Martin Weck is a second-generation tischler ("carpenter" or "joiner" in German), working alongside his father and older brother in the family firm, Tischlere Weck. They do design/builds in everything from retail to residential to furniture. And while their work is beautiful…
…they were not exhibiting at Holz-Handwerk. But it is there that we came across a piece of Martin's work, one that was designed not to be seen by clients, but by tischlers like him who travel to job sites—and oddly, it was the centerpiece in the booth of a German insurance and occupational safety organization. Here's what it is:
You're probably wondering what the heck it does and why he designed it. On jobsites Weck often has to work with large sheet goods and large pieces of wood, and he found that commercially-available portable workbenches were too narrow to hold the sizes he works with. The fixed height of these benches was also unsatisfactory. Thus he designed this Multifunktions Holzbock v2.0, a knockdown workholding- and tool-organizing rig.
Weck's Holzbock is height-adjustable and contains a storage area for tools. It's wide enough to safely support workpieces with stability. Since its pieces nest within one another and it breaks down dead flat, it takes up a minimum of space in transit and is easy to transport to the job site.
His invention, which he had designed for his own use, began to arouse attention. "At various jobsites, other workers started asking me about it, asking where they could buy it," he says. He began providing free CAD drawings of his design so that those with access to CNC mills could create their own—"so the whole industry can benefit from more order and safety on construction sites"—but for those without a CNC mill, he sells them on the Tischlere Weck website.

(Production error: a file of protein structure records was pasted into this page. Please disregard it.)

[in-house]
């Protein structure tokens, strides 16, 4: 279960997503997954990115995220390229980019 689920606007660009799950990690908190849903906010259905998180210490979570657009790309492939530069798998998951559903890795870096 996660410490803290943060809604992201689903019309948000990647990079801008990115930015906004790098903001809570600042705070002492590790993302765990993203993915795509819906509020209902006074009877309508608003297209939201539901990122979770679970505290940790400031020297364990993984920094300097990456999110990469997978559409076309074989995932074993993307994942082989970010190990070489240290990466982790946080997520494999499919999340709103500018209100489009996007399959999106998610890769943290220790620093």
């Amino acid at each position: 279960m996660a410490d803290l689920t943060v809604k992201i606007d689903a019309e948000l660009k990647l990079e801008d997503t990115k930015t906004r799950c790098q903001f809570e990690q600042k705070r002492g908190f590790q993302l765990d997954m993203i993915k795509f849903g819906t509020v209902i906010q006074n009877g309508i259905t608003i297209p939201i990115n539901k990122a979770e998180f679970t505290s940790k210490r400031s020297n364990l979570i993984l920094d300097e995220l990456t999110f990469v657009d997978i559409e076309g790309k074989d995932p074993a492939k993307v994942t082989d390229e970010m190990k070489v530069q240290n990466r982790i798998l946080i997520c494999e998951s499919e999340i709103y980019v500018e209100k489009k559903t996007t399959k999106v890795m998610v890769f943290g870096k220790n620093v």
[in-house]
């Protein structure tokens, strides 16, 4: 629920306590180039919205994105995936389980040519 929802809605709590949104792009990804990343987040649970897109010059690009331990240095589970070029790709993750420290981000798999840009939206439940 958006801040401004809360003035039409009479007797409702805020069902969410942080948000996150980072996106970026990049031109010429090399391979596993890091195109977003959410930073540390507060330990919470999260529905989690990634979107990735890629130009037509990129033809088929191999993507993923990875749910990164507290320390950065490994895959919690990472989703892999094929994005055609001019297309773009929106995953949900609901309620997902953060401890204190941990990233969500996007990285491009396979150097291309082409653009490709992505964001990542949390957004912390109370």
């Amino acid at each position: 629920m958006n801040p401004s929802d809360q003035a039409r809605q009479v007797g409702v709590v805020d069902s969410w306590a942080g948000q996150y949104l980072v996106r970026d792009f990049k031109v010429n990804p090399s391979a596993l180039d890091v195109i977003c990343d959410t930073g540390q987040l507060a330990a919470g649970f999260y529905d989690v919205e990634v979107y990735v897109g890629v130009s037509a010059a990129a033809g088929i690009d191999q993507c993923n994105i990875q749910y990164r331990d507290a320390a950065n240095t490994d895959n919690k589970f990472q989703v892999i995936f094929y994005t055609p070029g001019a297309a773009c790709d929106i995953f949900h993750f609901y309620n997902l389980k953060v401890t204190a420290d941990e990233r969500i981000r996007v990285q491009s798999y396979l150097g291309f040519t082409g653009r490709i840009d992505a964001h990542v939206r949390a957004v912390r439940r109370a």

As for how it wound up at Holz-Handwerk: A fellow named Norbert Vistula works for an organization called BGHM (BerufsGenossenschaft Holz und Metall or Wood & Metal Professional Cooperative), which is a kind of cross between OSHA and an insurance company for Germany's woodworking and metalworking industries. As part of his job he regularly audits tischlers in the field to observe their working practices. While visiting the Wecks, he spotted the Holzbock and noted its benefits: It held large pieces firmly, without slipping while being worked on; the height adjustability prevented ergonomically poor posture during operations; getting the tools up off of the ground and organized reduced the chances someone would trip over something; and it was easy to transport and set up.
Vistula nominated the Holzbock for BGHM's annual Security Prize Award, and it won. The prize was personally delivered to the Wecks' shop by BGHM's Franz-Dieter Thoma, who said:
The idea for this mobile multifunctional Holzbock is exactly the issue that we are pursuing with the security prize. The prize is an incentive for employees in wood- or metal-processing companies to step up and [devise ways to solve] issues of occupational health and safety. We hope that many more workers follow this example and contribute with their own practical improvements to work safely.
Hence, Weck's Holzbock took center stage at BGHM's booth at Holz-Handwerk. Congratulations, Martin!
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so.. does anyone have a link for the CAD file?